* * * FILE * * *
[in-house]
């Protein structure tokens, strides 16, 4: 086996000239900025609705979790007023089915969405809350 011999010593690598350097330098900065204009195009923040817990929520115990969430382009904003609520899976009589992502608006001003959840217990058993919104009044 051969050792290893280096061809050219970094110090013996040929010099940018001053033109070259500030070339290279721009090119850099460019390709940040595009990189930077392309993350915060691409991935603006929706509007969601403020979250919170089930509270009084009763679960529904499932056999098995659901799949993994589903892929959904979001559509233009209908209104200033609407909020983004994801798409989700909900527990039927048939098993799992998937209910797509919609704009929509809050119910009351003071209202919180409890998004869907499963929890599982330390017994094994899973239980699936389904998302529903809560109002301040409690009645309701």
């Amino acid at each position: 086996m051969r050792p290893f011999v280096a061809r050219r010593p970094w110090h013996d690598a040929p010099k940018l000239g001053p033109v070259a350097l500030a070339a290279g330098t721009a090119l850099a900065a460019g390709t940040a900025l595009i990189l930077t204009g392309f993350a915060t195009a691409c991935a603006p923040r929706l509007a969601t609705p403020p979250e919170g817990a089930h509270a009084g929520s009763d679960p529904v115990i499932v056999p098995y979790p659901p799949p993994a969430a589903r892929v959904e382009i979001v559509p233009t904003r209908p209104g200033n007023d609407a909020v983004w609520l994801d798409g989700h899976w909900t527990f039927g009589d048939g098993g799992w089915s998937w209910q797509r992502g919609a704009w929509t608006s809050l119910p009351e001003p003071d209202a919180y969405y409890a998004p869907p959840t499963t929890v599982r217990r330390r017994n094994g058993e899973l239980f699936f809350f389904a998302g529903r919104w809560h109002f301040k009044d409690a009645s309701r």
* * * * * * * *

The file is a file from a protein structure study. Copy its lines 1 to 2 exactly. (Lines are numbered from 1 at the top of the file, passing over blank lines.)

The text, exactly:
[in-house]
């Protein structure tokens, strides 16, 4: 086996000239900025609705979790007023089915969405809350 011999010593690598350097330098900065204009195009923040817990929520115990969430382009904003609520899976009589992502608006001003959840217990058993919104009044 051969050792290893280096061809050219970094110090013996040929010099940018001053033109070259500030070339290279721009090119850099460019390709940040595009990189930077392309993350915060691409991935603006929706509007969601403020979250919170089930509270009084009763679960529904499932056999098995659901799949993994589903892929959904979001559509233009209908209104200033609407909020983004994801798409989700909900527990039927048939098993799992998937209910797509919609704009929509809050119910009351003071209202919180409890998004869907499963929890599982330390017994094994899973239980699936389904998302529903809560109002301040409690009645309701």